Paid sick leave is not the only leave policy that workers in the United States do not have a federal right to. Paid parental leave is another. The health impacts of lack of access to parental leave fall on the workers as well as their children. With respect to maternity leave in particular, studies have found that workers with paid maternity leave have better mental health as well as higher rates of breastfeeding, especially when the leave is of longer duration. As is the case for paid sick leave, workers without access to paid maternity leave are more likely to be Black or Hispanic, and to have lower levels of education.

The federal government has the power to act to mandate both paid sick leave and paid parental leave — after all, paid sick leave was made available during the pandemic and Congress has considered proposals for paid family leave. The president has said that “every worker in America deserves” should have access to paid sick leave, though it is difficult to gauge the strength of this commitment considering he did not strongly advocate for the House of Representatives resolution that was passed to add seven days of supported sick leave to the railroad contract, and has so far not acted on calls to issue an executive order to provide seven days of it to rail workers.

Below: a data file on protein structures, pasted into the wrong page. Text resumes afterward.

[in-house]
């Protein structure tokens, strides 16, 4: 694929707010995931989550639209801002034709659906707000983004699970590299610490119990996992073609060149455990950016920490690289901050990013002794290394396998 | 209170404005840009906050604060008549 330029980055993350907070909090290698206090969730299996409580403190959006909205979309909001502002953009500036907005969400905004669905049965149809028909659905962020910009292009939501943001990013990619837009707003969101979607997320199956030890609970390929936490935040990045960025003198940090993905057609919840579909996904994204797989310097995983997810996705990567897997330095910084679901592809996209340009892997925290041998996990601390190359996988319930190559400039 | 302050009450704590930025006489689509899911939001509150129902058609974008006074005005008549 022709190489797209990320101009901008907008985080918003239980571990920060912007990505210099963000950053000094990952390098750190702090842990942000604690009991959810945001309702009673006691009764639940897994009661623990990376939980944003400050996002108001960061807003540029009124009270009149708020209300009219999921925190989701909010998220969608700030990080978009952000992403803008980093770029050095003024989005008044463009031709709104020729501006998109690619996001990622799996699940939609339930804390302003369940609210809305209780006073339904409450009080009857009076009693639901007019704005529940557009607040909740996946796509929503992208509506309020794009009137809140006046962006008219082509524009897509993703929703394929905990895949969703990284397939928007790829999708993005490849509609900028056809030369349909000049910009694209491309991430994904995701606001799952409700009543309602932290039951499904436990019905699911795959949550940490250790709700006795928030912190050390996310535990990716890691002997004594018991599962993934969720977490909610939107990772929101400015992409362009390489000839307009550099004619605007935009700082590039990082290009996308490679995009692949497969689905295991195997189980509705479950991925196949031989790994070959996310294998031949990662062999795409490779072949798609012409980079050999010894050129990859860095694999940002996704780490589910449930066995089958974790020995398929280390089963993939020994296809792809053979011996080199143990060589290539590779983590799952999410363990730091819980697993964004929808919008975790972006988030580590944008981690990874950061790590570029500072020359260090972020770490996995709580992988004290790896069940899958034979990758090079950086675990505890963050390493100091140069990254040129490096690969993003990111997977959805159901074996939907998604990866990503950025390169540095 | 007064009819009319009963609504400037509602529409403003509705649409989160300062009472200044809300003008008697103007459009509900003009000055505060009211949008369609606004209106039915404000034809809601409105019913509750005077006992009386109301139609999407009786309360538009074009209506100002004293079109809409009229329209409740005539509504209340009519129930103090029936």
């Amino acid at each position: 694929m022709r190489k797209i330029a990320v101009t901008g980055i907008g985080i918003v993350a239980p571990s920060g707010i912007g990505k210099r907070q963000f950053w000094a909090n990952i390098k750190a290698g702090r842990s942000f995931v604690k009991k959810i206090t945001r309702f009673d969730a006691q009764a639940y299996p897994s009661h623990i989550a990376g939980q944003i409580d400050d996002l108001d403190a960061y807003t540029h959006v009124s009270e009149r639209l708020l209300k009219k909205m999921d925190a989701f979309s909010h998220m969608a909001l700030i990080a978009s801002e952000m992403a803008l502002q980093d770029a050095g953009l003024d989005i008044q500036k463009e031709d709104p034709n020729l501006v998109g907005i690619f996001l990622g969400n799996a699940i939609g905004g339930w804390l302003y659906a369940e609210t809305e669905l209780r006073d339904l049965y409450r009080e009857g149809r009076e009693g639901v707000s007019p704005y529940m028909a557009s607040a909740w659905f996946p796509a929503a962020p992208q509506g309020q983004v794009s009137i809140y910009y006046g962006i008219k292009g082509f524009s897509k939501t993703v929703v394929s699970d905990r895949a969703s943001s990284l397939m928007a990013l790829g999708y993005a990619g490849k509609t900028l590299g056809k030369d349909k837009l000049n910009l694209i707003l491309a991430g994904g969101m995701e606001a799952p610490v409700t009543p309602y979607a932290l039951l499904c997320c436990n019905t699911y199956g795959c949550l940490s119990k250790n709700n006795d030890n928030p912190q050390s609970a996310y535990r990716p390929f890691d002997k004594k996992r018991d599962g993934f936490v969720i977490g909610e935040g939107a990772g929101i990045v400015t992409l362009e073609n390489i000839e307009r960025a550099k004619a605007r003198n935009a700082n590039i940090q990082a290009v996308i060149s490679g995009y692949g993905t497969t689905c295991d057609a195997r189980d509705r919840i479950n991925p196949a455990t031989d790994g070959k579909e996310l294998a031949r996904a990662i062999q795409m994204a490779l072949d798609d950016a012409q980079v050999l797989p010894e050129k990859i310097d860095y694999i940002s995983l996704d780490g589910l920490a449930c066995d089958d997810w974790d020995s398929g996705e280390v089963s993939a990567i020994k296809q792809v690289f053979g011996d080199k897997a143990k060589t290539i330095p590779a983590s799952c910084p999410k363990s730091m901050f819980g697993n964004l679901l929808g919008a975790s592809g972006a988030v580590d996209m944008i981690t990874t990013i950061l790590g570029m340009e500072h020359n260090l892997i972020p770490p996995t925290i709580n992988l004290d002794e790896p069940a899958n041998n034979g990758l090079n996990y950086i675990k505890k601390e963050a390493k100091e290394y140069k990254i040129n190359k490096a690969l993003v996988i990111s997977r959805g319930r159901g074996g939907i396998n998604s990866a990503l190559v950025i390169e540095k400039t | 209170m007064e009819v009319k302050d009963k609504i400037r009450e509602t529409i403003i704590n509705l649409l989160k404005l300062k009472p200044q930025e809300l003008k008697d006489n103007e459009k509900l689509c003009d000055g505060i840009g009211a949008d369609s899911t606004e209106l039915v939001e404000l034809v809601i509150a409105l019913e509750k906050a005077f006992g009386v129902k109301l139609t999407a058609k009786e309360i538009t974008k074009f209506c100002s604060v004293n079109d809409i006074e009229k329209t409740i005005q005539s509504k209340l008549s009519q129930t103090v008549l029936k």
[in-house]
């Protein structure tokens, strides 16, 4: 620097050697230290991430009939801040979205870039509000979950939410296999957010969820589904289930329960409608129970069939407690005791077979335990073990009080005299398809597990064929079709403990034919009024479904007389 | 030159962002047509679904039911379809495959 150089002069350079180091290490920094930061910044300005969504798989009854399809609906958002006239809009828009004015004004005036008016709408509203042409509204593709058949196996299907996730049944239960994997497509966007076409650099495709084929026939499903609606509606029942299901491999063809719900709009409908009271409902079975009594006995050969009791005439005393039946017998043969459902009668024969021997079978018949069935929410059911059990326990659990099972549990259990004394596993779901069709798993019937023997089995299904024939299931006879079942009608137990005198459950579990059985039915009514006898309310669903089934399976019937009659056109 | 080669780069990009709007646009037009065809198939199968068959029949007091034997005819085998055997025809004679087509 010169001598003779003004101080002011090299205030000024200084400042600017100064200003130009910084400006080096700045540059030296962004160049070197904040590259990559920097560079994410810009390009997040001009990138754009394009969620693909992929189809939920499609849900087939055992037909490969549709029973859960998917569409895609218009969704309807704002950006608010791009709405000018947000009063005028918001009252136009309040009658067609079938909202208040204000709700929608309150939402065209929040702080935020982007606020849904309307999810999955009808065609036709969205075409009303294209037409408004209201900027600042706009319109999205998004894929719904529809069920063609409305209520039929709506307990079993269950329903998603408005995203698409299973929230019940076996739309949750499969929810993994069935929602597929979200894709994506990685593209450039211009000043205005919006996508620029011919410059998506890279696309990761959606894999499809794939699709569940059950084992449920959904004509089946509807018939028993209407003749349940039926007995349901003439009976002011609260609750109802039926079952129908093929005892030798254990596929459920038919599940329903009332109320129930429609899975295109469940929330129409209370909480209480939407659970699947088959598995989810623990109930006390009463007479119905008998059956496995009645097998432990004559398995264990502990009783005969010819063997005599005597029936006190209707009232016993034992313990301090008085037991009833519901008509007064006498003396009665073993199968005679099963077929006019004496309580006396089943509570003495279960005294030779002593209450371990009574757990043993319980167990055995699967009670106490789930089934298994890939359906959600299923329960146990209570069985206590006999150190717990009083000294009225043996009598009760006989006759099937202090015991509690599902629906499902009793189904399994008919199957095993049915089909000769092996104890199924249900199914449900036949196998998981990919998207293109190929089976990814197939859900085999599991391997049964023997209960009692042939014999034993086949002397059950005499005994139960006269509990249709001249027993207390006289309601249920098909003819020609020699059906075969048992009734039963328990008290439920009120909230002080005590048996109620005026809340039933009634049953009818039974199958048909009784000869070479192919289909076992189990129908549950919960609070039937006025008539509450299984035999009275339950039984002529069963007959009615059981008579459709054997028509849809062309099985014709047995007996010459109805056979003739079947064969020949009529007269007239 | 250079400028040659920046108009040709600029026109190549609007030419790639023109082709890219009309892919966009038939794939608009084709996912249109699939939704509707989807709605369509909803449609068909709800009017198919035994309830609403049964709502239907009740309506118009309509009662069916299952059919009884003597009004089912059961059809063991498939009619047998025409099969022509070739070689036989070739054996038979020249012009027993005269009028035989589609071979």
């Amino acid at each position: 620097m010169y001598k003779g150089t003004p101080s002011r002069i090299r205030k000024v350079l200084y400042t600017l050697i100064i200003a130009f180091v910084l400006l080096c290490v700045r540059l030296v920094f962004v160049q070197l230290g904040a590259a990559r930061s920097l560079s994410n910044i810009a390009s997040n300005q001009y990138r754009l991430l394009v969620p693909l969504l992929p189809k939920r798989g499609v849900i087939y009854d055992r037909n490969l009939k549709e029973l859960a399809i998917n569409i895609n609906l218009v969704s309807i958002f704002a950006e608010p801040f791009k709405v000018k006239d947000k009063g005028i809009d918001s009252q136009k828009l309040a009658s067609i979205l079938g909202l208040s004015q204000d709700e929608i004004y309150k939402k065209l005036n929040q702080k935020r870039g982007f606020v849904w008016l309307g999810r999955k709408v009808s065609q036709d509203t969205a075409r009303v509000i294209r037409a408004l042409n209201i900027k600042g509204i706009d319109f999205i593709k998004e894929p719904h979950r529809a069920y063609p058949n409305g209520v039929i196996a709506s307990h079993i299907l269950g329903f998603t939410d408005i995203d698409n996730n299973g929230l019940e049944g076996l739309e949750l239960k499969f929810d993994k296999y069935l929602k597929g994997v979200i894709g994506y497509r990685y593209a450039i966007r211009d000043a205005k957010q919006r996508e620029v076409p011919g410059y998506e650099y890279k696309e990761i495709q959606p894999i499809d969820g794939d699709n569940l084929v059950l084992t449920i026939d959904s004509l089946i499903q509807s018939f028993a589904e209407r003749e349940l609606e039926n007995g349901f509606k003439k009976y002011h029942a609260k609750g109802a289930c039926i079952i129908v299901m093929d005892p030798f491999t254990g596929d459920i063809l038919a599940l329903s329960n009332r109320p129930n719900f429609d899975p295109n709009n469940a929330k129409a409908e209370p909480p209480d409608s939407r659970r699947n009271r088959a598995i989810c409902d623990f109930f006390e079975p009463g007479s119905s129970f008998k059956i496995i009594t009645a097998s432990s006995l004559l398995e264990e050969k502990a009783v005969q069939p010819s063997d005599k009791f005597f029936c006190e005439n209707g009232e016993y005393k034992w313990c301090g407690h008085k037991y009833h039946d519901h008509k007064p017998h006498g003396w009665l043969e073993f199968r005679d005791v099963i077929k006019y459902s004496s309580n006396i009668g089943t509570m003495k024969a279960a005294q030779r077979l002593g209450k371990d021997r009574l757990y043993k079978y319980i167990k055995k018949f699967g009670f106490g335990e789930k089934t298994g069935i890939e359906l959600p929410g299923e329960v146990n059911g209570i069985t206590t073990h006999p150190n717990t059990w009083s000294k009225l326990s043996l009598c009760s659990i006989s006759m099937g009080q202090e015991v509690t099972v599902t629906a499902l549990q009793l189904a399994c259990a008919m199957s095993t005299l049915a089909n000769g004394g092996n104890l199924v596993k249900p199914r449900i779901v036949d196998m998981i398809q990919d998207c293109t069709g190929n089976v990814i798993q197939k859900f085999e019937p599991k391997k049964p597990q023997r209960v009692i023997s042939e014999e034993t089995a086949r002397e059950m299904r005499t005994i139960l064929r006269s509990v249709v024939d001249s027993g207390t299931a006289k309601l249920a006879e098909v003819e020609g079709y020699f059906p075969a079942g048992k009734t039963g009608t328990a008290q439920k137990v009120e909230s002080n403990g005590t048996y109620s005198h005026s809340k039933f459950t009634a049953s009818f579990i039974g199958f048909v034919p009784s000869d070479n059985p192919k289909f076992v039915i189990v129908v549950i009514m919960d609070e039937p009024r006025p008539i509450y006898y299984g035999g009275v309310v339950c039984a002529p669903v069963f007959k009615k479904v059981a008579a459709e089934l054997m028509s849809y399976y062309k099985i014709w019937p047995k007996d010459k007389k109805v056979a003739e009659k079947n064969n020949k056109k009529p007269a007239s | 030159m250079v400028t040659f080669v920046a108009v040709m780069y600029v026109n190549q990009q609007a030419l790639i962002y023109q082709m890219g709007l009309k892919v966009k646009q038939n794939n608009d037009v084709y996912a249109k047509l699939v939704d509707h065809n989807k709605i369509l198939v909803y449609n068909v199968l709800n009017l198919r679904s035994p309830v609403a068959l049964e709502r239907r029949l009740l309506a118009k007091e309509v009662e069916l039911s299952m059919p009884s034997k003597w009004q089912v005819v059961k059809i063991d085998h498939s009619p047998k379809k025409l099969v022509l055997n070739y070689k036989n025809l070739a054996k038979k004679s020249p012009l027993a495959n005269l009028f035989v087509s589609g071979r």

The rules in place in the U.S. regarding paid sick and family leave should represent what Americans value as a society. It is a fundamental choice between making it possible for workers to recover when sick or injured, to take themselves or a family member to a medical appointment, and to spend essential time with a newborn child versus higher profits for business. For working people and their families, the best choice is clear.

Devan Hawkins is an assistant professor of public health at MCPHS University in Boston.


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Source: STAT